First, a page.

After than two years and six waves, COVID-19 continues to affect Canadians – but it has taken a particular toll on residents of Peel Region, which last year emerged as a nationwide pandemic hotspot.
Now, researchers are hoping to find out why.
A new University of Toronto Mississauga study, “Understanding the COVID-19 Journeys and Vaccine Experiences of Racialized and Immigrant Communities in the Greater Toronto Area,” is probing the pandemic’s uneven impact on Ontario’s second-largest municipality, a culturally and economically diverse region of 1.5 million that consists of the cities of Mississauga and Brampton and the town of Caledon.
By directly asking community members about their experiences, the one-year qualitative study seeks to illuminate why racialized populations experienced relatively higher rates of virus exposure, and how families and communities worked together to support each other during the crisis.
“As of right now, we know what we think happened based on media coverage and very basic information on case rates,” says co-principal investigator Tracey Galloway, an associate professor in U of T Mississauga’s department of anthropology. “We really want to hear from people who lived it all across Peel Region, what their stories were and what the pandemic felt like for them in their homes and families and communities.”
The idea for the study was sparked by the desire of Peel Public Health and Trillium Health Partners to learn about the lived experiences of community members most impacted by the pandemic. Galloway joined with Assistant Professor Matthew Adams and Professor Kathleen Wilson – both of the department of geography, geomatics and environment – and with a team of post-doctoral, doctoral, master’s and undergraduate students, began mapping out all six COVID-19 waves across the region’s hardest-hit postal code areas.
Next, the team created recruitment posters in English, Bahasa, Bengali, Gujarati, Hindi, Spanish and Urdu. The posters were distributed to local community and immigrant welcome centres to display at their facilities.
“With my background as a Black woman, the accessibility of this study was important, so that we could capture as many perspectives as possible,” says medical anthropology and women’s health graduate student Fatema Ali, who served as the project’s research co-ordinator and as an interviewer. “This is work that highlights and centralizes the voices of the people we are focusing on.”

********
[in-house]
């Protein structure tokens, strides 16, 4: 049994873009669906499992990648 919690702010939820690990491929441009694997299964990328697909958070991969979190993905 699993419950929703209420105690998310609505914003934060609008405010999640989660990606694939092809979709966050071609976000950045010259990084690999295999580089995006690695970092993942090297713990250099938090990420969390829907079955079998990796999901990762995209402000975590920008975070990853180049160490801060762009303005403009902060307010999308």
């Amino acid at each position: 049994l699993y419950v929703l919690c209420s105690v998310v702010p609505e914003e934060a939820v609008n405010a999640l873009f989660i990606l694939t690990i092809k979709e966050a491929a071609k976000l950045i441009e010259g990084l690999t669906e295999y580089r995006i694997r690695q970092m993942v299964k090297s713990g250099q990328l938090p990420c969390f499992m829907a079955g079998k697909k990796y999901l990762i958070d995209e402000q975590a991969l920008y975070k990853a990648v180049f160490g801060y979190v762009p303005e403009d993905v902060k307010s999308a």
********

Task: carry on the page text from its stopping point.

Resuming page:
Residents line up outside the International Centre during Peel Region’s “Doses After Dark” vaccination clinic in Mississauga in May 2021 (photo by Cole Burston/AFP via Getty Images)
A total of 69 interviews took place, and the team is now analyzing the data to identify themes that might explain the pandemic’s disproportionate burden on racialized communities. The researchers also hope to learn about the roles of young adults in immigrant families in interpreting public health information. As well, they want to learn what sources of information people used to determine risky or safe behaviours relating to COVID-19, particularly around vaccines.
PhD student Amanda Norton used her geospatial analysis expertise to identify patterns of infection rates. The process involved using mapping software to determine how the patterns relate to the racial and socio-economic makeup of affected communities.
“I think it’s really important to understand that these disparities exist in health,” Norton says. “Maybe in the next pandemic, we can be more prepared to support these communities.”
The overall goal of this study, which is supported by a grant from the Canadian Institutes of Health Research, is to increase the efficacy of health messaging and care for racialized urban communities within Canada. That’s a priority that is important to health geographer and U of T Mississauga post-doctoral researcher Thelma Abu, who is helping to analyze the qualitative data.
“My hope is that findings from this research assists stakeholders, including health practitioners, in understanding how marginalized populations and those living in vulnerable circumstances navigate life,” Abu says, “and better inform community health programming targeted at strengthening communities, better public health messaging and care, and addressing health inequities.”